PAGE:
The Twin Cities is one of the best metropolitan areas in the country for serious birdwatchers. Such common bird habitats as lakes, marshes, bogs, rivers, prairie, forests, gardens, and fields are never more than a few minutes drive away.
Grab your binoculars and check out these popular Twin Cities birding sites:
Minnesota Valley National Wildlife Refuge (map)
3815 East 80th Street, Bloomington, MN 55425
Stretching from Fort Snelling to Belle Plaine along the Minnesota River, the Minnesota Valley National Wildlife Refuge is used by more than 250 bird species, including bald eagles, peregrine falcons, great blue herons, egrets and other large birds.
Eloise Butler Wildflower and Bird Refuge (map)
Theodore Wirth Parkway and Glenwood Ave., Minneapolis, MN 55422
Many bird species either nest in the refuge or use it as a stopover during spring and fall migration. Warblers and hummingbirds are particularly fond of the garden during migration season, and the garden is home to dozens of species of waterfowl, owls, woodpeckers, swallows, virios, finches, blackbirds and other birds also call the garden home.
Fort Snelling State Park (map)
101 Snelling Lake Road, St. Paul, MN 55111
The best place to see birds here is to take a hike around Pike Island, which sits at the confluence of the Minnesota and Mississippi rivers. Cottonwood, silver maple, ash, and willow trees provide homes to all kinds of birds, including bald eagles.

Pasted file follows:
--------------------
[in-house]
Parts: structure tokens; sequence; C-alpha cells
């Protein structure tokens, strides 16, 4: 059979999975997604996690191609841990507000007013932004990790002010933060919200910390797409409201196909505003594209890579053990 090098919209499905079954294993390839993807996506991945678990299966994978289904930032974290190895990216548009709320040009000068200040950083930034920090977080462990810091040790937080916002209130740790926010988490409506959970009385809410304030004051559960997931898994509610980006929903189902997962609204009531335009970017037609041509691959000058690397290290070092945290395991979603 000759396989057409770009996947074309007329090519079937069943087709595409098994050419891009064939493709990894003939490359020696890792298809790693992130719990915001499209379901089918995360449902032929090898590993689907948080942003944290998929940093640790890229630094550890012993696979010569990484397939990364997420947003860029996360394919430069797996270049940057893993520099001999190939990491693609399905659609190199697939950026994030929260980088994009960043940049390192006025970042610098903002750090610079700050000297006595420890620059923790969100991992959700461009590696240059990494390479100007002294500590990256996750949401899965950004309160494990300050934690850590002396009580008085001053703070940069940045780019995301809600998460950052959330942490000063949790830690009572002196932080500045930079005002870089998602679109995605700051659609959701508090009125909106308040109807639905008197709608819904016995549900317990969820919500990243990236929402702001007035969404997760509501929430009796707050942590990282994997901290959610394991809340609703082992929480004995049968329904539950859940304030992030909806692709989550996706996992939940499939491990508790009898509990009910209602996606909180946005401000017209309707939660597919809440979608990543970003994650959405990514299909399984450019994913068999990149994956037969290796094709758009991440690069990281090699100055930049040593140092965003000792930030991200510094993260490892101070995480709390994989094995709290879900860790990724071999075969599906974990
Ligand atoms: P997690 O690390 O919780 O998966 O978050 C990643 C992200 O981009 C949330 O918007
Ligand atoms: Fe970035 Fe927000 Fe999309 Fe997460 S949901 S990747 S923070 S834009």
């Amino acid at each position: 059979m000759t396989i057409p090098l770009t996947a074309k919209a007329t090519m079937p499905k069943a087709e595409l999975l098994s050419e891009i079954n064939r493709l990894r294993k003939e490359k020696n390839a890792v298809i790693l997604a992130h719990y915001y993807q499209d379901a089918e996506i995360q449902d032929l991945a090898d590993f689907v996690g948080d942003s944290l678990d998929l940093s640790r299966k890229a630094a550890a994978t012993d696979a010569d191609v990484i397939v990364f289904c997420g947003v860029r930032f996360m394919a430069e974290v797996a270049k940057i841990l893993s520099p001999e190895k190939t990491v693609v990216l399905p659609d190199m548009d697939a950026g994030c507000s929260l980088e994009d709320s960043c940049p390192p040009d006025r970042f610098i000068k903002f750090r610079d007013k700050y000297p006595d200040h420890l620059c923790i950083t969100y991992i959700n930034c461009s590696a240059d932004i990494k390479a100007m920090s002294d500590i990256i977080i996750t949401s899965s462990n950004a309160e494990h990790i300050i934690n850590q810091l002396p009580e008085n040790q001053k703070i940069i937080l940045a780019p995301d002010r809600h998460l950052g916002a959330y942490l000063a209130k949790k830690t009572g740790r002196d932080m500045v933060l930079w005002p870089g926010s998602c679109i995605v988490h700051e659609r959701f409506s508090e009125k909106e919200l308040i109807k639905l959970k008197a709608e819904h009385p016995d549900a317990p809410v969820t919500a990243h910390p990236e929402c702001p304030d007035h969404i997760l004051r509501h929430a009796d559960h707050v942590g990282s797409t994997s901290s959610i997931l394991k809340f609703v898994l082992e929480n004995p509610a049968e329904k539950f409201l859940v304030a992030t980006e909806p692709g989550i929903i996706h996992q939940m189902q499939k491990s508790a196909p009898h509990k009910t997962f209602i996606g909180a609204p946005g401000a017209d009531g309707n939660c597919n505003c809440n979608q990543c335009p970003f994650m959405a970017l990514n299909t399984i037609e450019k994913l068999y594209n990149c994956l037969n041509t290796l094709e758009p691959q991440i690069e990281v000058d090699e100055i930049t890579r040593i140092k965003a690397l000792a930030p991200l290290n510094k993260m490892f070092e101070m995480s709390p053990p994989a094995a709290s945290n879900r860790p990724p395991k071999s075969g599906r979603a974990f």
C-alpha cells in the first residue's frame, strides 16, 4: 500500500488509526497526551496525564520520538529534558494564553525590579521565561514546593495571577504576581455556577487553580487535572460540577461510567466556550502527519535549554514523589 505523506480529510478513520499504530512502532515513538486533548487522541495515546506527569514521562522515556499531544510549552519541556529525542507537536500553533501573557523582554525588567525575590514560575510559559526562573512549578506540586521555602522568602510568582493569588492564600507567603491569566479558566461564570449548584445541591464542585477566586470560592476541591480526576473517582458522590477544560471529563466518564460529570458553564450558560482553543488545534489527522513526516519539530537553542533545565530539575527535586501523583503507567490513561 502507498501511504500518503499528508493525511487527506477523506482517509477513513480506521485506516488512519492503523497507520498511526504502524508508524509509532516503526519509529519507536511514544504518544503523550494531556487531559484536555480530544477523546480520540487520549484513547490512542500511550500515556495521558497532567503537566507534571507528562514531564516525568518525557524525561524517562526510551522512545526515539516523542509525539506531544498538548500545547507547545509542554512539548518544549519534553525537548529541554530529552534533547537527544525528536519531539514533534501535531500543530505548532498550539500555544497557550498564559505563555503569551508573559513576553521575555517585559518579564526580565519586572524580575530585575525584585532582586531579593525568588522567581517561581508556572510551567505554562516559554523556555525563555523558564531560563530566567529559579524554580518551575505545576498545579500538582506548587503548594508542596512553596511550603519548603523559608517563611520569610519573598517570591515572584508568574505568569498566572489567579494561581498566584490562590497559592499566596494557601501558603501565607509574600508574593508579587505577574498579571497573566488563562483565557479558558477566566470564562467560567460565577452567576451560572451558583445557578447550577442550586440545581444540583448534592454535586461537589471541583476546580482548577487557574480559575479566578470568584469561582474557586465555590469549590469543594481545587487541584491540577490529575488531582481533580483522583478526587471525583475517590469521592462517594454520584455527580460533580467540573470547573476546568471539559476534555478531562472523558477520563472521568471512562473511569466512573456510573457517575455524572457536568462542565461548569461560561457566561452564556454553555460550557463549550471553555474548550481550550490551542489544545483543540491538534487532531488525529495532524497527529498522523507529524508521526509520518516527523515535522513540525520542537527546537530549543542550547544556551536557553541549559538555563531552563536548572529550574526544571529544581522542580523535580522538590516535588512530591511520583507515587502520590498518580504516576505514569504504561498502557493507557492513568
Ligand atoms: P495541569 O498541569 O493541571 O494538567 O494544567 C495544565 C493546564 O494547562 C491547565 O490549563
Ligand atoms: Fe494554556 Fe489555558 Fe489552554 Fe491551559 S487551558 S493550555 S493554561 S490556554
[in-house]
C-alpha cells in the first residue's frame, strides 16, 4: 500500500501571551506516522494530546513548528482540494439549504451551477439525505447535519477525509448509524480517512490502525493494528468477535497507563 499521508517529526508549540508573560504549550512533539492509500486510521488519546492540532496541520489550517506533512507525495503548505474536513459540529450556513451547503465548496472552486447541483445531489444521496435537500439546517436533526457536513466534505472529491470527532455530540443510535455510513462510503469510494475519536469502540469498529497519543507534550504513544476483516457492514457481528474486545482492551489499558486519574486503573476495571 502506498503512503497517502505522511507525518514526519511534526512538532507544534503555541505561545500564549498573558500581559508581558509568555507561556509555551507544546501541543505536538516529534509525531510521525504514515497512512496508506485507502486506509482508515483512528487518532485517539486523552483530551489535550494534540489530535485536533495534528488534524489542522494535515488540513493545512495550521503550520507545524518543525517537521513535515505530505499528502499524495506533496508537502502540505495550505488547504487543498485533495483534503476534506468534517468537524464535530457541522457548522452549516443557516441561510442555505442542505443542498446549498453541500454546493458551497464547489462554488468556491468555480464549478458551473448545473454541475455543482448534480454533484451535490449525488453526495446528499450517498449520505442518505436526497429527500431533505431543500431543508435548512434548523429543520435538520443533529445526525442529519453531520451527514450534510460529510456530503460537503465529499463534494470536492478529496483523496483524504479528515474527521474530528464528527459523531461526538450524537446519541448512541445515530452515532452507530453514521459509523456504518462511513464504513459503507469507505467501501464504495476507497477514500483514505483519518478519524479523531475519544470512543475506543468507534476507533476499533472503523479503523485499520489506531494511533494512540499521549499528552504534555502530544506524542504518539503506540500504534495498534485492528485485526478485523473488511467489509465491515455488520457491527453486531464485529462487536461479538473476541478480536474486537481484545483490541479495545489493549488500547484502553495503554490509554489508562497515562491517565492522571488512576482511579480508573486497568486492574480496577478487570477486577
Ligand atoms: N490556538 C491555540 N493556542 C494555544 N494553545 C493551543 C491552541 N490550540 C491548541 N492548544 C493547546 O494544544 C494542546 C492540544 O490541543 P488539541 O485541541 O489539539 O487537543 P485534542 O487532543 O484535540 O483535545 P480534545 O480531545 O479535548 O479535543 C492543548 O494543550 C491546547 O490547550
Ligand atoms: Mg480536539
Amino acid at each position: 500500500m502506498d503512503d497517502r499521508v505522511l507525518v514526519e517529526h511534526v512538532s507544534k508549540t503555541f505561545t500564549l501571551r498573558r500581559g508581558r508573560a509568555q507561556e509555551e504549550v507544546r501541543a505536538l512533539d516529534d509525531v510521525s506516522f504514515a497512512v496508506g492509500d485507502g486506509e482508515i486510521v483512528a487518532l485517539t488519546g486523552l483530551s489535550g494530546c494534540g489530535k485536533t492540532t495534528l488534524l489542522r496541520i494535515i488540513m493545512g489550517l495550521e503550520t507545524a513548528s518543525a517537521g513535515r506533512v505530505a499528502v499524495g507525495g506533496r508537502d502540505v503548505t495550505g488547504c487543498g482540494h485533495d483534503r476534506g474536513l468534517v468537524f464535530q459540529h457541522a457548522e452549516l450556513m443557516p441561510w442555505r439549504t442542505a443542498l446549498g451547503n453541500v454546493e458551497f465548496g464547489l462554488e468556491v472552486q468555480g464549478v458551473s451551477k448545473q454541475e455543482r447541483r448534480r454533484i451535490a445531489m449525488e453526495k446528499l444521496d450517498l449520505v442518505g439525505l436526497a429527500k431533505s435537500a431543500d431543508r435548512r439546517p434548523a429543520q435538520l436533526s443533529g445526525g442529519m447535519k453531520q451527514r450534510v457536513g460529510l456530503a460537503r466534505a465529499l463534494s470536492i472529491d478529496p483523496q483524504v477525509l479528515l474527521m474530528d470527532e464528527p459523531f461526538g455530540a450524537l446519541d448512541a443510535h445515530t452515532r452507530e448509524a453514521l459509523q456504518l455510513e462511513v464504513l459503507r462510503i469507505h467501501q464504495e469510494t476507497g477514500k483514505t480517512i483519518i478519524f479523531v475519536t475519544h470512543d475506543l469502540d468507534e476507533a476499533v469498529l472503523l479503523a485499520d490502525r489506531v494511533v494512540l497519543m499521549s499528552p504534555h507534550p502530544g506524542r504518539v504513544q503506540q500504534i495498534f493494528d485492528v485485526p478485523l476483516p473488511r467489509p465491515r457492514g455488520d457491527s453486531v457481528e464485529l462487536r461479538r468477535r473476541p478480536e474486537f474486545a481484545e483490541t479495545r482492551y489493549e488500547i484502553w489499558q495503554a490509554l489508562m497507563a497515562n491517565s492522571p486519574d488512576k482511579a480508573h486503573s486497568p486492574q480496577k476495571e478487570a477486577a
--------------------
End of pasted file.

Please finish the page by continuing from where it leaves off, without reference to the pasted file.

Pilot Knob Hill (map)
Hwy. 13 to Hwy. 55 to Pilot Knob Rd.
It’s only 25 acres, but Pilot Knob is a popular birdwatching hill that overlooks both Fort Snelling Park and Pike Island along the Mississippi River. The Mississippi flyway is a major migratory route for hundreds of species of birds. During migration season, many birds that are rarely seen in Minnesota fly through or by Pilot Knob. Migrations in spring and fall are particularly rewarding.
Baker Park Reserve (map)
2309 Baker Park Road, Maple Plain, MN 55359
Located next to Lake Independence, Baker Park Reserve offers 2,700 acres of explorable habitat. A highlight for birders is the trumpeter swan refuge, which was started in 1978 and has populated the state with more than 5,000 of these majestic birds.
University of Minnesota Raptor Center (map)
1920 Fitch Ave., St. Paul, MN 55108
If you want to get close to eagles, falcons, and hawks, head to The Raptor Center, where University of Minnesota veterinarians rehabilitate more than 700 sick or injured birds each year. It’s not technically a “birding” spot, but it is the best place in town to get up close and personal with those big birds that are sometimes difficult to find in the wild.
Other great places for birding:
Public (and private) gardens
Parkways and bikeways
Small streams and ponds
Fields and farms
Near Mississippi river dams